Prior to the Meiji period (1867-1912), the monetary system of Japan was very much still a barter form of exchange. While there were coins produced, there was not any fixed exchange rate between silver, gold and copper. Each coin would trade according to its own weight and at current market conditions. No sustained attempt was made by the government during the Shogunate period to control a fixed exchange rate that was anything but a free market. There were times where government attempted to impose some fixed exchange rate between gold and silver (usually when they had more to gain by overvaluing one or the other), but such actions were largely ignored by the people. For this reason, the weight and fineness of all the coinage prior to the Meiji period varied widely. In general terms, the average relationship between gold and silver in Japan prior to the Meiji period was about:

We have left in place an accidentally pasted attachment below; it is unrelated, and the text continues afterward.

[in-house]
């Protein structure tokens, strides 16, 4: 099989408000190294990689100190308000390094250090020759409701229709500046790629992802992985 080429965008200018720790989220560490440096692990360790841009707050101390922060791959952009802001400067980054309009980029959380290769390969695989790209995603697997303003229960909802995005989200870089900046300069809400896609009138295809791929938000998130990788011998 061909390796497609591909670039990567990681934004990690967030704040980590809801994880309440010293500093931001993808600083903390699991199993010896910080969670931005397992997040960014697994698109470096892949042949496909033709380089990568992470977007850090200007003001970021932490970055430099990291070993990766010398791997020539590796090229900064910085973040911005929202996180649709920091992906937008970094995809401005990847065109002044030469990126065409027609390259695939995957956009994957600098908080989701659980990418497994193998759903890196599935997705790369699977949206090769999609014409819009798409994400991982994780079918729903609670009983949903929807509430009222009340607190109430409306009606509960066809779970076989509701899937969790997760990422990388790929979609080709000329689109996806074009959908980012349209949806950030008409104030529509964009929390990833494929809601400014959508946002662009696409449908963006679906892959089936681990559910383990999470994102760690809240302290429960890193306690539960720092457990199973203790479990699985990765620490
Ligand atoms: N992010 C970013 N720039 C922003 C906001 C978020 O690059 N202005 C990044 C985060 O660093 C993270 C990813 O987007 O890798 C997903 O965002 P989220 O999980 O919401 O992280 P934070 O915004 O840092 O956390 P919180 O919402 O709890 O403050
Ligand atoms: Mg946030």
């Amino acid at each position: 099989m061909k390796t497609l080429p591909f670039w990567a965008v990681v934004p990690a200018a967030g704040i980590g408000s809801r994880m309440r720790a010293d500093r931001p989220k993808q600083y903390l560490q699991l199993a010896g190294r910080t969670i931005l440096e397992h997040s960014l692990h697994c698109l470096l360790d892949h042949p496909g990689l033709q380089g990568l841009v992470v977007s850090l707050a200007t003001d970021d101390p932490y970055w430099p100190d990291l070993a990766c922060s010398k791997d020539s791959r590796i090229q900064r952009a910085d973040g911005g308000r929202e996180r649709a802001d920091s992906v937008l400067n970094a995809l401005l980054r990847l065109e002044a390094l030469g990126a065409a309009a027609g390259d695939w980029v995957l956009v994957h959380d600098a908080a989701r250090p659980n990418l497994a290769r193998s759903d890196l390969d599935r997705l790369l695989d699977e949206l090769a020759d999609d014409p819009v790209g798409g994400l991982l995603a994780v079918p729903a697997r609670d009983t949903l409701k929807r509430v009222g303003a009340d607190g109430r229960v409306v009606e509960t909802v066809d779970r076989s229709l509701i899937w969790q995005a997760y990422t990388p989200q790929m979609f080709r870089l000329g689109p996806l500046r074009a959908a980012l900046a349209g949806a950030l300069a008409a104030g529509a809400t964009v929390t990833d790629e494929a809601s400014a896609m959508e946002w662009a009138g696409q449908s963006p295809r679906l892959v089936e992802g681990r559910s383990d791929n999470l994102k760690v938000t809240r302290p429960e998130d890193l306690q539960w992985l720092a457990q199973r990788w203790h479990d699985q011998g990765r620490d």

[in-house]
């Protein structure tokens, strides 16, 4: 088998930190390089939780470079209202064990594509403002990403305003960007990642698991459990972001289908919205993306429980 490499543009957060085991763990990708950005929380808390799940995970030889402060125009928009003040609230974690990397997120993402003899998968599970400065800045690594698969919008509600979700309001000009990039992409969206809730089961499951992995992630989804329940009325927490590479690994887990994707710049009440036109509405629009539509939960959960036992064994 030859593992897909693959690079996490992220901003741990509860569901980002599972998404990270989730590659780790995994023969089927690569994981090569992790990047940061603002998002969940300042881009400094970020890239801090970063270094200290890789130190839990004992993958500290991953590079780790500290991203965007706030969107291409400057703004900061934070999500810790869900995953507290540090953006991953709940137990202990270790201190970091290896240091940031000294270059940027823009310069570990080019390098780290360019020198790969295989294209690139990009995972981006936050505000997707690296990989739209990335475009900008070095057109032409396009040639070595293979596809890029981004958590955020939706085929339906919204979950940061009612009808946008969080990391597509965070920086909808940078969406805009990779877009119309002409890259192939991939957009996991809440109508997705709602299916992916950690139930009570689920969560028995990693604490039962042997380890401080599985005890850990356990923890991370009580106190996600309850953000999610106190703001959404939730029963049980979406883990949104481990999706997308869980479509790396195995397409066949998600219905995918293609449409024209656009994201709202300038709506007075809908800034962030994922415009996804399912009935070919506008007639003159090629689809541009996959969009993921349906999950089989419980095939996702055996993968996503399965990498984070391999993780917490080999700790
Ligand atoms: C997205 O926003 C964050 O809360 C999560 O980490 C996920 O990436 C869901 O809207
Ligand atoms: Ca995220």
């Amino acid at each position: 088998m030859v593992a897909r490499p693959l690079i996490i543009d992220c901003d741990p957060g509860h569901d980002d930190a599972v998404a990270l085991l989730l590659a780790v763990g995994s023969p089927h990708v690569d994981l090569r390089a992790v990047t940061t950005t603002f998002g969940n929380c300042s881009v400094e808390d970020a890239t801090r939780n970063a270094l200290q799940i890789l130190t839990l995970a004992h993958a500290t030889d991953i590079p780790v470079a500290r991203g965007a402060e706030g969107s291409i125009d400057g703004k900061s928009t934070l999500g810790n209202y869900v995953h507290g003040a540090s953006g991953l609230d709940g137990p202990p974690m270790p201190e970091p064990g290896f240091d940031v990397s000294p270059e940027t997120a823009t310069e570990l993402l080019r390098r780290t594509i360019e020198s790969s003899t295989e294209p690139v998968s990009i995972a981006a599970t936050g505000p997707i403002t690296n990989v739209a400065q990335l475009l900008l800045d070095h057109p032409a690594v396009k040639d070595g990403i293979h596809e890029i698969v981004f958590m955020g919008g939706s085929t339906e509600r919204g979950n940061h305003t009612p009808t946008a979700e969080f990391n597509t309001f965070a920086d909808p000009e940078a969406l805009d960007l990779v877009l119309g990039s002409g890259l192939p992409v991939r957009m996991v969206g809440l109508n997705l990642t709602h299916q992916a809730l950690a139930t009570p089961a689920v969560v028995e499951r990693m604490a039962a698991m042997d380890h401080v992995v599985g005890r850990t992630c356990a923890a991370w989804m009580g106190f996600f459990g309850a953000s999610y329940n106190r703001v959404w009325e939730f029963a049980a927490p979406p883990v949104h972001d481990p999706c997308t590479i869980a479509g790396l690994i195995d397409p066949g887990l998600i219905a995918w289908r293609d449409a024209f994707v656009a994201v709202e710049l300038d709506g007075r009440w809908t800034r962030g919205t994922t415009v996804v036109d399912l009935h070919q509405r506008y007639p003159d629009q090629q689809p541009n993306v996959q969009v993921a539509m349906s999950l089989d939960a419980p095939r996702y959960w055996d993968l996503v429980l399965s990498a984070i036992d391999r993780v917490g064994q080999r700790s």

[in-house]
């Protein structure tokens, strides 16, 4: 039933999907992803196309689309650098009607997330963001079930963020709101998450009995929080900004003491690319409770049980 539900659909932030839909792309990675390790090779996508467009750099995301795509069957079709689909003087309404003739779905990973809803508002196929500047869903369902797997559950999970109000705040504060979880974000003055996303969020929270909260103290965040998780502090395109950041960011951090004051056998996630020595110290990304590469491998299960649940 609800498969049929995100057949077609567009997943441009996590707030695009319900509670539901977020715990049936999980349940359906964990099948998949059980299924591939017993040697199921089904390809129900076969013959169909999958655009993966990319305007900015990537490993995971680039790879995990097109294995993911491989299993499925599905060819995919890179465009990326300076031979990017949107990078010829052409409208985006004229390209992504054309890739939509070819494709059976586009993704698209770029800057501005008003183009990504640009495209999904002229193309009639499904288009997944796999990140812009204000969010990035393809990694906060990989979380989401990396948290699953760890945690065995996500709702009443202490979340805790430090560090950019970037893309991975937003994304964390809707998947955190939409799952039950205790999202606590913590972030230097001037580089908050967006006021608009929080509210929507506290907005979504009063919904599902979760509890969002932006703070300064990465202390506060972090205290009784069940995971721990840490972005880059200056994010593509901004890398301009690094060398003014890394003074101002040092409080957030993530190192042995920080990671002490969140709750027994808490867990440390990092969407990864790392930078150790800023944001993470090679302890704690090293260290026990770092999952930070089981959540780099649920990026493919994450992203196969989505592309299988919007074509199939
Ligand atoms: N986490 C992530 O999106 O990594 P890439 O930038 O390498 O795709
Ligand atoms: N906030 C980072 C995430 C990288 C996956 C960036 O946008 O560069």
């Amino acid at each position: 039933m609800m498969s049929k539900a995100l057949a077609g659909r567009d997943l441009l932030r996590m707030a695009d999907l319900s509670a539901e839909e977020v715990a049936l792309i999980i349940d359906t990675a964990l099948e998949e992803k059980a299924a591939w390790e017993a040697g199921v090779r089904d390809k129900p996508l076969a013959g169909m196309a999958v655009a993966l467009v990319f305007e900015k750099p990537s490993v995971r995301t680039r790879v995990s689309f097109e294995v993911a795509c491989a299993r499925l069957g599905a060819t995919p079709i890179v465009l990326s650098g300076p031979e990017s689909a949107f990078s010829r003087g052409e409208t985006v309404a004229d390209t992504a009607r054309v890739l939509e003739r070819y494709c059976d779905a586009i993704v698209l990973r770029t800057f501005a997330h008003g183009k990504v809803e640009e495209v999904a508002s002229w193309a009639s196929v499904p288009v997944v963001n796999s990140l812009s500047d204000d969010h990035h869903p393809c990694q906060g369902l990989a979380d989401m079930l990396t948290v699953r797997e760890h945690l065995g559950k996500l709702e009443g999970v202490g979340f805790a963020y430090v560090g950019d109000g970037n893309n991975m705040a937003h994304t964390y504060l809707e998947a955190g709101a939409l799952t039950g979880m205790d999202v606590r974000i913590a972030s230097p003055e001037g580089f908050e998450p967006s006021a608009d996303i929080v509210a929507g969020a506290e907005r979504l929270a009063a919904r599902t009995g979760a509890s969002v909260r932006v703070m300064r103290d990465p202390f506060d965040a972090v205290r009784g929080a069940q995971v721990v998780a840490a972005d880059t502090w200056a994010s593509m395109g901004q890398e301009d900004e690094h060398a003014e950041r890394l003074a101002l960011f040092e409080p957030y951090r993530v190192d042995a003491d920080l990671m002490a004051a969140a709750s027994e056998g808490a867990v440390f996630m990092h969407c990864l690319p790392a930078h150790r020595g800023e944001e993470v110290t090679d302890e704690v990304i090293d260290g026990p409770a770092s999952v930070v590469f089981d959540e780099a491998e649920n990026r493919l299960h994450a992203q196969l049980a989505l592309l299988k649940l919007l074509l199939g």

Nisshu Kin (2 Shu Gold)
Silver Ingots Pre-Meiji Period (2 Shu Gold)
16 Shu = 4 Bu = 1 Ryo
10 Rin = 1 Sen
100 Sen = 1 Yen
Meiji Reform of 1870
In 1870, the Emperor Meiji embarked on a great new age of modernization that would be reflected in all aspects of life including the monetary system. The new monetary system would not merely change the shape of the nation’s coinage, but also for the first time clearly standardize the weights, denominations and the relationships between them. However, while the new coinage would take the shape of a round coin according to western standards, Japan’s monetary system would also follow the same direction of western trends as well. Gold coinage was issued between 1870 (Yr 3 Meiji Period) until 1931. Japan, like most of Europe, abandonded the mintage of gold coins and the gold standard during the Great Monetary Collapse of 1931.